● Ramanna shared his observations on the Rs. 20 lakh crore bailout package announced by the Indian Government as well as how India can seize the opportunity with businesses looking to shift manufacturing from China
● He said the biggest barrier for businesses relocating to India right now is the threat of legal expropriation, particularly for multinational businesses in capital intensive industries like manufacturing
New Delhi: Karthik Ramanna, Director of the ‘Master of Public Policy Programme’ at the University of Oxford said that the Indian Govt. must structure its bailouts as non-voting equity instead of making free debt available to companies. While addressing a Masterclass by Masters’ Union School of Business, Professor Ramanna shared his observations on the Rs. 20 lakh crore bailout package announced by the Indian Government as well as how India can seize the opportunity with businesses looking to shift manufacturing from China..
Please find below the key excerpts from Prof Karthik Ramanna’s session. Prior to Oxford, Prof Ramanna spent close to a decade teaching at the Harvard Business School. He is also on the Board of Advisors of the Masters’ Union School of Business, Gurugram, India. The full recording of the session can be accessed here.
An analysis on government bailouts
Bailouts are necessary and without them we will plunge into a great depression which can precipitate a world war or worse. But the bailouts are not free, they are intergenerational wealth transfer where tomorrow’s taxpayers are paying for today’s bailouts. Bailouts are often misused to socialize the risks so that businesses benefit from the upside, but they do not bear the cost of the downside. If this is how the bailouts are structured in this crisis then the outrage will only grow, and capitalism will become more illegitimate and countries like India will find themselves thrown back to the dark days of socialism.
Recommendation regarding the Indian government’s bailout package
Government bailouts should come as non-voting equity and not as debt. The Indian Government’s plan is effectively to make free debt available to companies. This is not a good idea because the government will then absorb the cost of failure, but if things succeed then the taxpayer will get no benefit. We must structure the bailouts as non-voting equity so that governments don’t get into the business of interfering with how businesses are run; but they do get a share in the upside. The United States did that in 2009, during the financial crisis and the US govt. even made a small profit on its bailouts; so there is a precedent of doing this.
Business executives should have more skin in the game to avoid gambling with public finance. He suggested more claw backs for executive bonuses if it is found that they were deliberately reckless with capital risks.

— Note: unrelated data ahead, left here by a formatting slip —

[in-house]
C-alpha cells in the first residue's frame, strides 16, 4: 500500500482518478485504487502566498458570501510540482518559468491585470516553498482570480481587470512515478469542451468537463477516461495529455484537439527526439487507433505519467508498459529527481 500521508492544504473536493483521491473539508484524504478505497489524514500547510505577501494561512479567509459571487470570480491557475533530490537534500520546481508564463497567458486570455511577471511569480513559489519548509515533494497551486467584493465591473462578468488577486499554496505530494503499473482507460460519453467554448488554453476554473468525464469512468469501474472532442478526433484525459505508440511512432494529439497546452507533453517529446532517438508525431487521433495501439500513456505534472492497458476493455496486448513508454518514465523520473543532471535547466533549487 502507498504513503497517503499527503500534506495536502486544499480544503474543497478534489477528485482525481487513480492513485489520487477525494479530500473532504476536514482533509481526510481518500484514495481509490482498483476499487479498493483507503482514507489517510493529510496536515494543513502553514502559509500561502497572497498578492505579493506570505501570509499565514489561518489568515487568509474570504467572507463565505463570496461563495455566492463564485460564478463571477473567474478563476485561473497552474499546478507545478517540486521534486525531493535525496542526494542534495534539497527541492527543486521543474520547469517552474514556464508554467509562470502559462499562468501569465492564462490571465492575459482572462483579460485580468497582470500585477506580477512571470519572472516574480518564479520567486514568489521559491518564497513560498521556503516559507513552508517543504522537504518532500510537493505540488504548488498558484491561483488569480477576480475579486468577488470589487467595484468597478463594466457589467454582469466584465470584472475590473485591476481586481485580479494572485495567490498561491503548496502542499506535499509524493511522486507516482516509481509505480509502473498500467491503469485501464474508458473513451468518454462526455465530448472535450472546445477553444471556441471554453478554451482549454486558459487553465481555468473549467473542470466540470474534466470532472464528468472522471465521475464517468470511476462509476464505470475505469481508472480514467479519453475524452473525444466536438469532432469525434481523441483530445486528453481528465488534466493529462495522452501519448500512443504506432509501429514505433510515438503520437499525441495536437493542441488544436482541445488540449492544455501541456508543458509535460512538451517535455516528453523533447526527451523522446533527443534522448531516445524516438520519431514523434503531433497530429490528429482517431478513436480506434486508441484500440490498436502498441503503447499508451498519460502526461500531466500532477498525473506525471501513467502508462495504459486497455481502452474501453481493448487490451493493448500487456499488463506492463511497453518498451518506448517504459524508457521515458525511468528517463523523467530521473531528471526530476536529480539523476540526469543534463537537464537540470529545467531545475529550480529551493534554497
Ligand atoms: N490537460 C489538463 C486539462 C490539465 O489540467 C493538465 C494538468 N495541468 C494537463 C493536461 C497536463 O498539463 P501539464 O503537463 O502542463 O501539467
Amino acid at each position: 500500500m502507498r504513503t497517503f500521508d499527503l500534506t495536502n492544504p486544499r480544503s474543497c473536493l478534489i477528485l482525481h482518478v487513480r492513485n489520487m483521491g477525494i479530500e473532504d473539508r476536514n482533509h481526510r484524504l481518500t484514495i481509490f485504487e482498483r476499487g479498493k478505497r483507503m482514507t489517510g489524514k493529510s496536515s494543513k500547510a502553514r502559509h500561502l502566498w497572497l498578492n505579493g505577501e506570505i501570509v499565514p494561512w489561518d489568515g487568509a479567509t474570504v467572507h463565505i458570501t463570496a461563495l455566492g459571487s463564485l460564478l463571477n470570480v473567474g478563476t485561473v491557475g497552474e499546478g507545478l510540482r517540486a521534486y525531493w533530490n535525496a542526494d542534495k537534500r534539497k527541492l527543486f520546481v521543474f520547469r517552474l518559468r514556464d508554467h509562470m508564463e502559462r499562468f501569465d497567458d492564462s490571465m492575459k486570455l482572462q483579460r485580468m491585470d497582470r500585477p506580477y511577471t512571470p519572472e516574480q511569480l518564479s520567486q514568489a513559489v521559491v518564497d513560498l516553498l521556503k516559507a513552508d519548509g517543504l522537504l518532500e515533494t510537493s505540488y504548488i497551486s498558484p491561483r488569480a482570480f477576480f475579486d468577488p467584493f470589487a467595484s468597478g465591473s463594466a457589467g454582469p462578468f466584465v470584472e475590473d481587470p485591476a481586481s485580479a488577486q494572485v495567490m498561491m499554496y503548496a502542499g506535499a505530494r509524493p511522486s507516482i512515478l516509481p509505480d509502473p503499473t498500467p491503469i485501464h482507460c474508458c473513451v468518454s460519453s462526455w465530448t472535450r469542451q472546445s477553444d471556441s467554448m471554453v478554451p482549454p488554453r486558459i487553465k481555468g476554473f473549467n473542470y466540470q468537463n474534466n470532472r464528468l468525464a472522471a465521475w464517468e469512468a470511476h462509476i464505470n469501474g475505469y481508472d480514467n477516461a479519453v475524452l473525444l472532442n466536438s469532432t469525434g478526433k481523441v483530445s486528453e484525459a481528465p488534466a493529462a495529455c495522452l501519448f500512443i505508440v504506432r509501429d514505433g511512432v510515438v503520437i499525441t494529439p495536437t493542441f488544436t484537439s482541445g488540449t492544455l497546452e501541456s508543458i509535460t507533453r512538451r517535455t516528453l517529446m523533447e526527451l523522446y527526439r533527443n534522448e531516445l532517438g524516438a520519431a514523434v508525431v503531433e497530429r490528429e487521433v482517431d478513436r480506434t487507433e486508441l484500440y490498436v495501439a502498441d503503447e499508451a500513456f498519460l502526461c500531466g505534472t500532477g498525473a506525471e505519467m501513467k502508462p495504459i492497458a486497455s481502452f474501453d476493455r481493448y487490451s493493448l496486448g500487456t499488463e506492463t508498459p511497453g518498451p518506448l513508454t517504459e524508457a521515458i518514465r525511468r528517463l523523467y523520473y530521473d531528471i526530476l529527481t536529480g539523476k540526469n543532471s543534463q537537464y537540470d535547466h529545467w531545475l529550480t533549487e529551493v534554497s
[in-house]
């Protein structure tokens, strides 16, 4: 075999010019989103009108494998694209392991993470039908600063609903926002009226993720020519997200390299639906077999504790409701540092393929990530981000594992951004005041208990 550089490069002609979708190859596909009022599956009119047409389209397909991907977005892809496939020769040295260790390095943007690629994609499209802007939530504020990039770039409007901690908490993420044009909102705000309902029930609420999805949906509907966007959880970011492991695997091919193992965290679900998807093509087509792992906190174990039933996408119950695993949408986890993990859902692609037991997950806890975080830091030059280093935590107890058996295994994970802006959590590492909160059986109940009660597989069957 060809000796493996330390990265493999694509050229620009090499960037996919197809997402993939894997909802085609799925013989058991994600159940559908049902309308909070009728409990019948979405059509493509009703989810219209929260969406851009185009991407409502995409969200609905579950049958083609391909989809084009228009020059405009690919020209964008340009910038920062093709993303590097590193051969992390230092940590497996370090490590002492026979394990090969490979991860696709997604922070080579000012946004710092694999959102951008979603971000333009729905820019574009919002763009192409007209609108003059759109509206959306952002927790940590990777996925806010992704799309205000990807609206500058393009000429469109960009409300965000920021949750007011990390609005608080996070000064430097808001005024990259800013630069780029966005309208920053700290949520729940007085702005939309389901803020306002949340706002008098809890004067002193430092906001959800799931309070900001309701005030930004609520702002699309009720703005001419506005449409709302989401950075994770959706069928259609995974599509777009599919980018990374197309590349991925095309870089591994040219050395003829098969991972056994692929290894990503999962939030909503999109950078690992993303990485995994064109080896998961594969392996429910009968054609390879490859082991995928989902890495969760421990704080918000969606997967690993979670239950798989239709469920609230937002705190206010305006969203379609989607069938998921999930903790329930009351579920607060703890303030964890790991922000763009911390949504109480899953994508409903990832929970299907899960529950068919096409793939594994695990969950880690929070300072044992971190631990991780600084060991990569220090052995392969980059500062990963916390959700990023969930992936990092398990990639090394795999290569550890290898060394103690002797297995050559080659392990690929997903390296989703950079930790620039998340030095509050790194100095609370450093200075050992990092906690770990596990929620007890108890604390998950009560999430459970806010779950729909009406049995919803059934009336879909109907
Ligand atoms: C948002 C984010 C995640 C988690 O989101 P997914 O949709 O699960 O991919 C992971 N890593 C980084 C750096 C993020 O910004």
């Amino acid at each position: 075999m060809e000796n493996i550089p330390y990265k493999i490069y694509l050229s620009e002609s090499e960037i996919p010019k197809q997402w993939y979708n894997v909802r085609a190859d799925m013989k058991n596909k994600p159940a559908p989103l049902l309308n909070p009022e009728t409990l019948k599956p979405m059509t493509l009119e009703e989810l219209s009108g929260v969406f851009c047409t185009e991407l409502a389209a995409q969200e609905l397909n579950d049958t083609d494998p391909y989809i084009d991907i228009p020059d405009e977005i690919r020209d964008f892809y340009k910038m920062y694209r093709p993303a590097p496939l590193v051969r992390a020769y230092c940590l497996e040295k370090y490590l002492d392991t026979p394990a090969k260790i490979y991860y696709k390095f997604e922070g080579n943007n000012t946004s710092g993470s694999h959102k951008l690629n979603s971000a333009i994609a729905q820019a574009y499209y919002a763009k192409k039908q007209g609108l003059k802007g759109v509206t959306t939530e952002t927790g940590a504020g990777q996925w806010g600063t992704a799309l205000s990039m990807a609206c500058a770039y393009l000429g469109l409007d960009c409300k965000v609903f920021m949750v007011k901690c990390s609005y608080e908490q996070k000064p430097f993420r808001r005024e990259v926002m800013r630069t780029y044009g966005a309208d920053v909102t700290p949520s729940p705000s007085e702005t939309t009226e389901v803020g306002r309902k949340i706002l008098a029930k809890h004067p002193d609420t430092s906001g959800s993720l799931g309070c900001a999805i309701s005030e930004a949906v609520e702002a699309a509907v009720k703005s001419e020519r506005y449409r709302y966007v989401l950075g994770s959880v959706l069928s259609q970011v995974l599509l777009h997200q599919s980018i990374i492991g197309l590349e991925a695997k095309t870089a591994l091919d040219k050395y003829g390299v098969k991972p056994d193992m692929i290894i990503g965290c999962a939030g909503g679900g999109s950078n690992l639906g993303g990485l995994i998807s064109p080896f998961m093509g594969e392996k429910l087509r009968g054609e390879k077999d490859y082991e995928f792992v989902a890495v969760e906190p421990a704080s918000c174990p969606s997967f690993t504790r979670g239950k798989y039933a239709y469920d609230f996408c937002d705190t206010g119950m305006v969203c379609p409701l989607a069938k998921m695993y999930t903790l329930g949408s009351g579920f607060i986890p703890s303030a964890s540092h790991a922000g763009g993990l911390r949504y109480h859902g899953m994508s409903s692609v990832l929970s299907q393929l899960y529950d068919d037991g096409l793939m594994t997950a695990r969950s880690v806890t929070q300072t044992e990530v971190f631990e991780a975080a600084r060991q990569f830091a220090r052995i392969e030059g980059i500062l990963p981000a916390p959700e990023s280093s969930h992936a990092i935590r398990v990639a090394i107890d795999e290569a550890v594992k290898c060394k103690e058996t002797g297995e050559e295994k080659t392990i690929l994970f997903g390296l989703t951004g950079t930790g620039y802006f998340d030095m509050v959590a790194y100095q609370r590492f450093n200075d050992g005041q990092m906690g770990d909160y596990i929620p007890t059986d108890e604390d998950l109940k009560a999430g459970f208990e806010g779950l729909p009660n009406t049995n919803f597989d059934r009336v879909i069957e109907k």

Shift from China; golden opportunity for India
The shift away from China is not going to be as dramatic as people are suggesting and it is not going to be as rapid as well. The Indian govt is trying to capitalize on this moment and is putting forward a lot of available real estate for companies that are looking to relocate manufacturing. But the biggest barrier for businesses relocating to India right now is the threat of legal expropriation, particularly for multinational businesses in capital intensive industries like manufacturing. He said creating (Special Economic Zones) SEZs, fast track courts are going to be just as important as providing real estate. In India, real estate isn’t the only missing infrastructure- power, water resources, high speed telecommunication, ports and transportation infrastructure is important, and missing too.
Rising supply chain risk and deglobalisation; Impact on the geo-political situation
Rising supply chain risk that COVID has effectively uncovered is going to accelerate the pace of deglobalisation and force a realignment of supply chain into more politically stable relationships. In immediate terms, this might be good news for a country like India because it is better aligned politically with the US than China has been historically. If looked at the broader spectrum, this is not good news for world peace- given that it can lower the incentives to avoid war. One of the major things that has avoided conflict in the last 20-25 years, particularly between the US and China is that they have been dependent on each other economically. And neither country has wanted to accelerate or exacerbate a situation that might lead to an armed conflict. If we see increasing deglobalisation from this particular crisis, particularly vis a vis China and the US then we risk an increased probability of a major armed conflict in the world.
The Masterclass series from Masters’ Union brings together leaders from the field of business, academics and administration to delve on how Covid-19 will impact the different aspects of business and economy. Masters’ Union is a technology focused business school led by veteran leaders, executives and businessmen. Situated in Cyberhub, Gurugram, it will start its first session from August 2020. Some of the others who have conducted a Masterclass include Narendra Jadhav (Member of Parliament, Rajya Sabha), Saikat Chaudhuri (Professor, Wharton School of Business), Baba Prasad (CEO, Vivékin Group) and Malavika R Harita (Former CEO, Saatchi & Saatchi Focus Network India).